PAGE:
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0000017a-15d9-d736-a57f-17ff8a390002"A national treasure in our backyard"It spans more than 13,000 acres. Nearly a quarter of the state’s population lives within its watershed. In a 2010 series, Amy Quinton looked at the trouble pollution poses to the health of this critical estuary, and some proposed solutions for returning the Seacoast’s Great Bay to health.Now, NHPR's Environment Reporter Sam Evans-Brown brings you continuing coverage of the efforts being made in the Great Bay.Coverage supported by Penn State Public Media.Great Bay Watershed Map | More Great Bay Images

UNH Study: Stronger Storms Make It Harder For Rivers To Clean Up Pollution

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Amy Quinton, NHPR
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More intense storms are making it harder for freshwater streams and rivers to act as filters for nitrogen pollution, according to a new UNH study.

The research suggests larger storms could cause more harmful runoff to reach coasts and lakes.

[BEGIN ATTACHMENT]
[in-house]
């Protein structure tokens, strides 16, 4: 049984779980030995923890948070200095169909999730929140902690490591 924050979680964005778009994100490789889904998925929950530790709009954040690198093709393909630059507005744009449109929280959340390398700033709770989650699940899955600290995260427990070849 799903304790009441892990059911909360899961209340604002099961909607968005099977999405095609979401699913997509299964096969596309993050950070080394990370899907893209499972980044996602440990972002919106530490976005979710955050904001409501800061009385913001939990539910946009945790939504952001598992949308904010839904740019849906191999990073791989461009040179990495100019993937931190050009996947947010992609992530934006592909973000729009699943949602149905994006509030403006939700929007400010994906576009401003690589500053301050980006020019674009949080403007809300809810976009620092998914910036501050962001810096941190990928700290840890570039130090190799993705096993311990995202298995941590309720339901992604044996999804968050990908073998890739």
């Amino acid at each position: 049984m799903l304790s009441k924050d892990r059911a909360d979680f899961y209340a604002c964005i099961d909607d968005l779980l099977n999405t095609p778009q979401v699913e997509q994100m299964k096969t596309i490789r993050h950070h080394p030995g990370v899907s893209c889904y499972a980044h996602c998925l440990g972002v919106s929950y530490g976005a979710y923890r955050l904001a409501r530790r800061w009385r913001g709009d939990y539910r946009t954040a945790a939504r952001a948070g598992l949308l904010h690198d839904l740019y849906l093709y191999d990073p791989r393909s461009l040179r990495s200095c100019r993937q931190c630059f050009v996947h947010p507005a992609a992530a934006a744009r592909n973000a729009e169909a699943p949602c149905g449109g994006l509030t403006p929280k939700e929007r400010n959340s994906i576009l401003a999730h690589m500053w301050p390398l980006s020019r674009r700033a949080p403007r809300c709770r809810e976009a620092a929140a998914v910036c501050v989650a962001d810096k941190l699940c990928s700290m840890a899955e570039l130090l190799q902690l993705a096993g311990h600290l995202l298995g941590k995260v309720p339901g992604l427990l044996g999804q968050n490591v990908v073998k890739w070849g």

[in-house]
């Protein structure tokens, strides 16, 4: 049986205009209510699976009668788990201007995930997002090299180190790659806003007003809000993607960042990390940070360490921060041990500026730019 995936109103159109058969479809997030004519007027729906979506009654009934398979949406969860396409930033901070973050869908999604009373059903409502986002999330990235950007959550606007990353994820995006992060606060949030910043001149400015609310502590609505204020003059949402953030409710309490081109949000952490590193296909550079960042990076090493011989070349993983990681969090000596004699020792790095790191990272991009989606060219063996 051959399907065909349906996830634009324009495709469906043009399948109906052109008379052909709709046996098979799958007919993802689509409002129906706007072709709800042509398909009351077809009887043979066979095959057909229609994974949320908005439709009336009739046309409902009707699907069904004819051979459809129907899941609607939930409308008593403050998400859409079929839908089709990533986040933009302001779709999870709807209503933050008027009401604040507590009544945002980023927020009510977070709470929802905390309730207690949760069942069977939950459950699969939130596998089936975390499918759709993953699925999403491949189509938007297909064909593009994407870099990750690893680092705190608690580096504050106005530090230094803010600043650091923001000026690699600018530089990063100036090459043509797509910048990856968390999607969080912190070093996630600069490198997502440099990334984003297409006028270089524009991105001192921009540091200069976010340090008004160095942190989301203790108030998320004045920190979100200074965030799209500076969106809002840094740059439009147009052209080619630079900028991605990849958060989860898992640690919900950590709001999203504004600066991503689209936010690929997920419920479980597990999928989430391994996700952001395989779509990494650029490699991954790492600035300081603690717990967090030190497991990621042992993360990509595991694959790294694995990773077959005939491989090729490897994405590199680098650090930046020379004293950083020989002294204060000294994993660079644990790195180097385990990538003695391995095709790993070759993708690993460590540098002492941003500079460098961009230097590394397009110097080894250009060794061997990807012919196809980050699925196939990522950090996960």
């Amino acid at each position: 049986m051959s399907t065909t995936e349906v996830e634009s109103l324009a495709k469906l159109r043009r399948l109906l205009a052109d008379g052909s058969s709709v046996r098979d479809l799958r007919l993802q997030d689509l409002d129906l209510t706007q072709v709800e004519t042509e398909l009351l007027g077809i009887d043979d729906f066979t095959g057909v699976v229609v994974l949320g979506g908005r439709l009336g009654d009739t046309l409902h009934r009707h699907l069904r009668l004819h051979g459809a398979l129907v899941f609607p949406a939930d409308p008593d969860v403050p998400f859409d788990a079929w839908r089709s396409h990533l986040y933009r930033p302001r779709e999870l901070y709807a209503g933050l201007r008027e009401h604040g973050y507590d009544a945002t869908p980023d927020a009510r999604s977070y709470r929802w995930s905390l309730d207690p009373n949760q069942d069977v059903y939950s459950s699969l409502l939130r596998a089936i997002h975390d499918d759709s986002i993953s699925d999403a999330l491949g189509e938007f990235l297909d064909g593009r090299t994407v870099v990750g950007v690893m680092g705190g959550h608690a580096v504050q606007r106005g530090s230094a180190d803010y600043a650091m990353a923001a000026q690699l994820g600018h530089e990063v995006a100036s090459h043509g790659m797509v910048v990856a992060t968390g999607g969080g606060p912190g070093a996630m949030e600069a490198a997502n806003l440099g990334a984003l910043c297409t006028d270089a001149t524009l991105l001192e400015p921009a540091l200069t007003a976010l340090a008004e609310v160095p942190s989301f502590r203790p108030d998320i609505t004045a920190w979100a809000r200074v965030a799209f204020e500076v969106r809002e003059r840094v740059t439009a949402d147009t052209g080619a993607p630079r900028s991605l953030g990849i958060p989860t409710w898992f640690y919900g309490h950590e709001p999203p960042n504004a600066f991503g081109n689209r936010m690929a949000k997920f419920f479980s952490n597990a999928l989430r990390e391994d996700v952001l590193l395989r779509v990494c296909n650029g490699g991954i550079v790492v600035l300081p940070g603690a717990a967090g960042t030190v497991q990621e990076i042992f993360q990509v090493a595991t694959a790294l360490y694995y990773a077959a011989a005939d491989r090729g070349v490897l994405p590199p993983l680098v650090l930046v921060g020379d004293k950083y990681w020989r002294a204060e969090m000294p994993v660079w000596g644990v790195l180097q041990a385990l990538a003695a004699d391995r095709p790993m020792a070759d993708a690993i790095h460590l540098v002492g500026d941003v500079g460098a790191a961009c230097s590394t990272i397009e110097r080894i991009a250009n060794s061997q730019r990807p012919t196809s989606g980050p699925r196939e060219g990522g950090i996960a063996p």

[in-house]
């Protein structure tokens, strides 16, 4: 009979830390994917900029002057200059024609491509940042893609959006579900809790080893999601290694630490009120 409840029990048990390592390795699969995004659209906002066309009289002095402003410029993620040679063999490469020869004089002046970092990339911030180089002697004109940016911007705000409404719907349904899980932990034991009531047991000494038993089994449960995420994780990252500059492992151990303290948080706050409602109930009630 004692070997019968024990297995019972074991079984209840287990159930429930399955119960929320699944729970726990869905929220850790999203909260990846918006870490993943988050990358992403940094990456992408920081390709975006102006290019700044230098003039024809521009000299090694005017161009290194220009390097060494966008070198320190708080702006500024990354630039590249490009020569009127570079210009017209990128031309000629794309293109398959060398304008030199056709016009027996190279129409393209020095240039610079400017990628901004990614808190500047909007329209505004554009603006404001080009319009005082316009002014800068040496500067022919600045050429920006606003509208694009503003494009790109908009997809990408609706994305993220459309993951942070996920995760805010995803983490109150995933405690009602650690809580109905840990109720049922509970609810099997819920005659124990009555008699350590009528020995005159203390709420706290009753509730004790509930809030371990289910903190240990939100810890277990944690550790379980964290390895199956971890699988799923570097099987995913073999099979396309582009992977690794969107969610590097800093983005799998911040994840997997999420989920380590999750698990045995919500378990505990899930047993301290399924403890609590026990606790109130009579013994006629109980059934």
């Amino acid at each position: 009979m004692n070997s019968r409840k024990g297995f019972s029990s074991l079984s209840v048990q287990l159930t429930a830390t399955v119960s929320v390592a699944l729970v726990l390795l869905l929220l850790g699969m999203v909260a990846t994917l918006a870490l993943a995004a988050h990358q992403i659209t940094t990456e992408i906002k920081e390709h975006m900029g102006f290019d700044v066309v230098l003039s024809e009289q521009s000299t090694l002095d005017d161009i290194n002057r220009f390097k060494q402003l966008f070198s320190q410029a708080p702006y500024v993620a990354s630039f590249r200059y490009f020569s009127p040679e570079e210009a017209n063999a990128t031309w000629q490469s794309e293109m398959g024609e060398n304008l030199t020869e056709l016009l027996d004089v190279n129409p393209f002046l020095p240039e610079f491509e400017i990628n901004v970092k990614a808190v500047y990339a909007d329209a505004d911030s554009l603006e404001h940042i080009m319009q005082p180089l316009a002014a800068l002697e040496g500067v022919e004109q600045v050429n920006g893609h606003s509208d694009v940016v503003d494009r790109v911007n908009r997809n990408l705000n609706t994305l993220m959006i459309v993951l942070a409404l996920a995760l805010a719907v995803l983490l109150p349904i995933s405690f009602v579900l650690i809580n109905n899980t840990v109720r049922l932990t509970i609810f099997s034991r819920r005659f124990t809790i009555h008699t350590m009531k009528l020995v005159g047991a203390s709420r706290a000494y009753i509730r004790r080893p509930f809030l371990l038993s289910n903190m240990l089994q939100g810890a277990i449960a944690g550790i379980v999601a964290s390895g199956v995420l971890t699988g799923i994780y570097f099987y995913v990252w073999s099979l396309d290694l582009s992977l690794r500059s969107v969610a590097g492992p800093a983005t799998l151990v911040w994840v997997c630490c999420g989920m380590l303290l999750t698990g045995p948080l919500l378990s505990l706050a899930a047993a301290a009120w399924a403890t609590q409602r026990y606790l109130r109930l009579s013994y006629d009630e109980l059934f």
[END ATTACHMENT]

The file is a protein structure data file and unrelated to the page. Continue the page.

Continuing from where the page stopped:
Nitrogen comes from lots of things people put in the land – like fertilizer and sewage. Rain and snow wash that pollution into streams and rivers.

But UNH researcher Wil Wollheim says those waterways can usually clean out the nitrogen before it reaches the coast.

“Basically, there are some bacteria in streams and rivers that can breathe with nitrate instead of with oxygen,” he says.

Wollheim’s study looked at the Oyster River watershed, and found it wasn’t as good at removing nitrates after big storms that caused the river to swell.

“There’s just so much more material getting in that there’s not the demand in the water that can remove enough of it to have an impact,” Wollheim says.

Those extra nitrates in the water can cause algae blooms and other problems when they reach lakes and coastal areas, such as Great Bay, which already struggles with nitrogen pollution.

With big storms expected to become more frequent as the climate changes, Wollheim says towns will need to do more to manage stormwater runoff, so rivers have more time to process it. 

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